As I write this, it is about an hour and fifteen minutes from the official arrival of winter. It is the shortest day of the year, which means of course that it is the day with the least amount of daylight. It is also the point of time in the yearly orbit of the earth around the sun when the earth tilts farthest away from its life-sustaining star. In short, this is a very negative day!
And indeed, there is a lot to be negative about. The economy still flounders; unemployment remains at record highs; military actions and the testing of nuclear capabilities keep us on edge. But then again, it is the darkest of days that the strength of our hope is revealed.
Now I understand the historical reality of the time of Christ birth. I know that the actual event took place sometime between March and April of our modern calendars, and not on December 25th. But it was not mere irony that led the Church to adapt the Celtic Festival of Lights into a celebration of Jesus’ entrance into history. It was a definitive statement about why we can choose to hang on and persevere through the darkest times of our lives.
To the modern day shepherds, the lowliest of minimum wage workers, The Great Shepherd of Psalm 23 has come to led them into green pastures.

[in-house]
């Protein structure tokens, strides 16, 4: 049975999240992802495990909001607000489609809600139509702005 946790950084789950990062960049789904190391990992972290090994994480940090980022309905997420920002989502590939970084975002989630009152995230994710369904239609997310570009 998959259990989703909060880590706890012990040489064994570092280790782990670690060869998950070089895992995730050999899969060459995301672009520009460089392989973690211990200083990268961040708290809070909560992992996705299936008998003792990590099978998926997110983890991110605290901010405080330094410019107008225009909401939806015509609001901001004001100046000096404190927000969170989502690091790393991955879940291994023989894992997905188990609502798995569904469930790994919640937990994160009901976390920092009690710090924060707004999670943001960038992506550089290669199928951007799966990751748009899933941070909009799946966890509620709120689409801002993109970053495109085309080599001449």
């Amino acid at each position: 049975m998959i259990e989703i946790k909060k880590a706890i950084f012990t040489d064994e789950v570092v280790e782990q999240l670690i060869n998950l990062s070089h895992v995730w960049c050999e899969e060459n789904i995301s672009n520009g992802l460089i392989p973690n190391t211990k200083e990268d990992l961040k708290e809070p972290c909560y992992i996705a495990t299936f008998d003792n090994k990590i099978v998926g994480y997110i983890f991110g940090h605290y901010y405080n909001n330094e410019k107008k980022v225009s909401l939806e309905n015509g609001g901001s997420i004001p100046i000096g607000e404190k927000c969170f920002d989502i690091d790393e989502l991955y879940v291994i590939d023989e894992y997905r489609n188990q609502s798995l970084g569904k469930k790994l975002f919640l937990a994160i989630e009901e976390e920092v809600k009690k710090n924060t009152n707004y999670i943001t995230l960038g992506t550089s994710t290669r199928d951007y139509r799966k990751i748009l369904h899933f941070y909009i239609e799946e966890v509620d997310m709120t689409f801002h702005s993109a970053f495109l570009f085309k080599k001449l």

To the outcast and homeless, the one who was rejected and forced to be born in a cave-stable and placed in a feeding trough for a cradle has come to say “I know where you are, and I can help.”
To the philosopher, the Logos, the Word of God, has come to resolve the quandaries of the why’s and how’s of all that we cannot comprehend.
To the King’s of the earth, he has come to remind that we are all held accountable to the greatest of Kings.
To the war weary, The Prince of Peace has come to quell the conflicts of both nations and heart.
To the discouraged, the disheartened, The Wonderful Counselor has come to dispel your anxieties and calm your fears.
But most of all, on this darkest day of the year, “The people walking in darkness have seen a great light; on those living in the land of the shadow of death a light has dawned.” ISA 9:2
I understand that the world is filled with differing opinions on this matter. And I respect and defend the right to have those perspectives. But in the spirit of Michelle S. Lowrie’s recent blog, I thought I would share the joy and hope that I have discovered so that you might, on this darkest day, find hope.